Discover London's South Bank on the River Thames

From year-round entertainment to a world-famous observation wheel, the South Bank of the river Thames is a hub of activitiy

Today it’s one of London’s most visited and famous areas, its history telling an interesting development over the decades. Previously a no-go zone, It was the Industrial Revolution that finally invigorated the South Bank, transforming it from marshlands into a working port. Then came the factories, most notably the Lion Brewery (now the Southbank Centre), followed by the railways, which gave birth to Waterloo Station by 1901. In the century that followed, the South Bank suffered quite a lot of neglect before undergoing a dramatic cultural renaissance. Today, it stretches five square kilometres along the River Thames and is home to some of the most iconic buildings, events and attractions that London has ever seen.

Endless Entertainment at the Southbank Centre

Spanning 21 acres at the South Bank’s Waterloo end, the Southbank Centre comprises multiple arts and entertainment venues. The most famous of these is the Royal Festival Hall, where in July you can hear drum and bass star Goldie’s album, Timeless, performed live by the Heritage Orchestra (22-23 Jul), and see Pulitzer Prize-winning musical Of Thee I Sing (30 Jul). Next door to the Royal Festival Hall, you’ll find the Hayward Gallery and its latest exhibition, Carsten Höller: Decision (to 6 Sep), in which the Belgian artist explores perception and decision-making through a series of mysterious objects and installations. To the side of the gallery lie both the Queen Elizabeth Hall and Purcell Room, which host everything from big-name performers to emerging artists. July’s highlights include dance show Badke and A Midsummer Night’s Dream with Mendelssohn’s music.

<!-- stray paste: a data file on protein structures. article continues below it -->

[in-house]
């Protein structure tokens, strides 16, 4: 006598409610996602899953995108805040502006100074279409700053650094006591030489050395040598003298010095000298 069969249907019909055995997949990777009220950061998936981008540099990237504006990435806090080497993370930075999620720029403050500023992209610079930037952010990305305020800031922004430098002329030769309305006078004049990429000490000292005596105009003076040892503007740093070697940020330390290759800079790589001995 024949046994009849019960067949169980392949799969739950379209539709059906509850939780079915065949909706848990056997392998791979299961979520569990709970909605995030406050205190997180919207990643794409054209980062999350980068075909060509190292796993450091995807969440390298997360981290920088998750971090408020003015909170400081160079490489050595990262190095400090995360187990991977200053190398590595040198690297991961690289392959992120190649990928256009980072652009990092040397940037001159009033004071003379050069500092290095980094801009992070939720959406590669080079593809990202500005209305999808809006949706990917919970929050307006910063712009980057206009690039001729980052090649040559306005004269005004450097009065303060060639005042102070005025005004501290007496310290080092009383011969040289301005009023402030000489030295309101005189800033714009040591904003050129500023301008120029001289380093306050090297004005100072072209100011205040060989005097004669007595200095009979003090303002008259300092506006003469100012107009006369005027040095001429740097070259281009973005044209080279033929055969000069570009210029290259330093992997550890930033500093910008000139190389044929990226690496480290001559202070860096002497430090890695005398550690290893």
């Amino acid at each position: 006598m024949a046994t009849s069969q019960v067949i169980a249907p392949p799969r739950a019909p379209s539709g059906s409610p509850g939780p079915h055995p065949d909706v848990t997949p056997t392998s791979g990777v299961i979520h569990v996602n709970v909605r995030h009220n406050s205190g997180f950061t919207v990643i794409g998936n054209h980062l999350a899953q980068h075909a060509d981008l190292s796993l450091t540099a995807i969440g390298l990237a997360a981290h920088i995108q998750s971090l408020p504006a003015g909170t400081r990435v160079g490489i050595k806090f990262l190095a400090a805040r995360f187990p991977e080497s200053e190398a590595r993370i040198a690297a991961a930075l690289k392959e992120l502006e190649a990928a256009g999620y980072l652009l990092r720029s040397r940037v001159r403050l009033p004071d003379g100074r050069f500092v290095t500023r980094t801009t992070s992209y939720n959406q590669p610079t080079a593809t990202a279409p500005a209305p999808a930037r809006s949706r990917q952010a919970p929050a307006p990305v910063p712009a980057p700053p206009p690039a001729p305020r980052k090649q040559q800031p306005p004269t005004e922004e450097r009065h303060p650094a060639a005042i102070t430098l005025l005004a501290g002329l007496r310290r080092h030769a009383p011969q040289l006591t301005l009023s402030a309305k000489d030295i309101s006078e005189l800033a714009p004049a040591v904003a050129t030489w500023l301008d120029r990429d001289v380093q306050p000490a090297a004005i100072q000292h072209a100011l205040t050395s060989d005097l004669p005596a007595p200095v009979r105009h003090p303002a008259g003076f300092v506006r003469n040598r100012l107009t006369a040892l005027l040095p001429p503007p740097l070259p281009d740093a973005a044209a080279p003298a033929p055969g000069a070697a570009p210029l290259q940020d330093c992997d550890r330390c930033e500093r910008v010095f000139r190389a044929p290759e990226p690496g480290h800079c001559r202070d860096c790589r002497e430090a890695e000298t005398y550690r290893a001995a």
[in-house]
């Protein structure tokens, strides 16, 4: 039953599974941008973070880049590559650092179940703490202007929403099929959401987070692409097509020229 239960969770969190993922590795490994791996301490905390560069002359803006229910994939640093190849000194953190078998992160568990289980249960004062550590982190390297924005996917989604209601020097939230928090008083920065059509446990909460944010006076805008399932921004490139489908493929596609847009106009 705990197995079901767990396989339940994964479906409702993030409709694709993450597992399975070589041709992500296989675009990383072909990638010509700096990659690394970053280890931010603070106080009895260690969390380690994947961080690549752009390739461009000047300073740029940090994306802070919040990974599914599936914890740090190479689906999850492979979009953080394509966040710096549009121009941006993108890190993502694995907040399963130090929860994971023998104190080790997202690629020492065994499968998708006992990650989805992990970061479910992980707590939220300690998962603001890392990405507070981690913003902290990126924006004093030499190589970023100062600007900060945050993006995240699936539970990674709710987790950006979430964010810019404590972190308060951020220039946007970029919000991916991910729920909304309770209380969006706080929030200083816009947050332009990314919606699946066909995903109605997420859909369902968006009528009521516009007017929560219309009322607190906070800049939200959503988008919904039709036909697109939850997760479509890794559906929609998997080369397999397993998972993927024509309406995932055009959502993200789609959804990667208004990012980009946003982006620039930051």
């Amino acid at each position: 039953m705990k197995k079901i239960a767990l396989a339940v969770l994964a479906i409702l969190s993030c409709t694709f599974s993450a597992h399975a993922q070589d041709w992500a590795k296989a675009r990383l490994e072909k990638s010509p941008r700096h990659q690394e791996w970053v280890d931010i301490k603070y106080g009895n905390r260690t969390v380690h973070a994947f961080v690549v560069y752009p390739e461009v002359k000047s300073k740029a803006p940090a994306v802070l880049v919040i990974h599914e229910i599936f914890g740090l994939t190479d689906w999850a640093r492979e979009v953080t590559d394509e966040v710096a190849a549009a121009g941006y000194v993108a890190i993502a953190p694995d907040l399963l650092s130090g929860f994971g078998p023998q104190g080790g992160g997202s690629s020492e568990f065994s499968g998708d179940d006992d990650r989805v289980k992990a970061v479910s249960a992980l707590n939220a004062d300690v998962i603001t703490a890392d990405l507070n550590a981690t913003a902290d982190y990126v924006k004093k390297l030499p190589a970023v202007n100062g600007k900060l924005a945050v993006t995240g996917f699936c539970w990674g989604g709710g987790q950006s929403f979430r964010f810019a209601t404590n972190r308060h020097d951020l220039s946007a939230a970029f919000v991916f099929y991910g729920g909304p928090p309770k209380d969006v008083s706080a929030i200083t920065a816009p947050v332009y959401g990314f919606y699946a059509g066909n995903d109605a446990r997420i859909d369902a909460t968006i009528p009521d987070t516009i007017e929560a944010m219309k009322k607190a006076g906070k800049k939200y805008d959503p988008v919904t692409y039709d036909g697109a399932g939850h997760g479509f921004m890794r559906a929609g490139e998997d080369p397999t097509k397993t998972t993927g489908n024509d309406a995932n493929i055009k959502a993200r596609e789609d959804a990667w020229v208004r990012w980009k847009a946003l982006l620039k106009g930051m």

Take a Spin on the London Eye

Coca Cola London Eye, London, UK

Rising 135m into the sky, to the west of Jubilee Gardens, is one of the UK’s most recognisable and best-loved landmarks. Made up of 32 air-conditioned glass capsules, the London Eye acts like a giant Ferris wheel, raising passengers up to some of the best 360-degree views this city has to offer. Gaze out over the river towards the Houses of Parliament and Big Ben, and on a clear day you’ll see for up to 40km. Inside each pod you’ll find an interactive guide to bring the views to life, and if you’re still hankering for more after your 30-minute adventure, you can visit the Coca-Cola London Eye 4D Experience, a four-minute show free with every ticket.

Buy tickets for the London Eye here

Enjoy Summer's Udderbelly Festival

Udderbelly, South Bank, London, UK

It may sound odd but, for Londoners, nothing signals the start of summer quite like the sight of a giant purple cow turned upside down beside the Thames. As locals, we know this means that the annual Udderbelly Festival (to 19 Jul) has arrived at the South Bank, and eight weeks of comedy, circus and family entertainment can begin. Inside this unique pop-up theatre, you’ll find an exciting programme of events for all ages, including Comedy Club 4 Kids, circus production Polymer, sell-out comedy Austentatious: An Improvised Jane Austen Novel, and award-winning physical theatre show Kraken. Some shows are limited to one-night only, so be sure to get down to the cow and book your tickets before they sell out.

Book tickets for Udderbelly here.

Dine at Topolski, an old artist's studio

Topolski, South Bank, London, UK

From the Queen Elizabeth Hall Roof Garden bar to award-winning restaurant Canteen and the regular food markets that spill out around it, South Bank’s riverside has plenty to tempt your palate. Head slightly away from the river, however, and you’ll find lesser-known gem Topolski, a former studio to Polish-born artist Feliks Topolski, whose murals depict key events and people of the 20th century. Acting as both a gallery and live music venue in addition to being a café and bar, Topolski excels in its Polish infused vodkas and Eastern European cuisine. Where better to reflect on the South Bank of today than inside the studio that helped shape its cultural DNA? 

Sam Rogg
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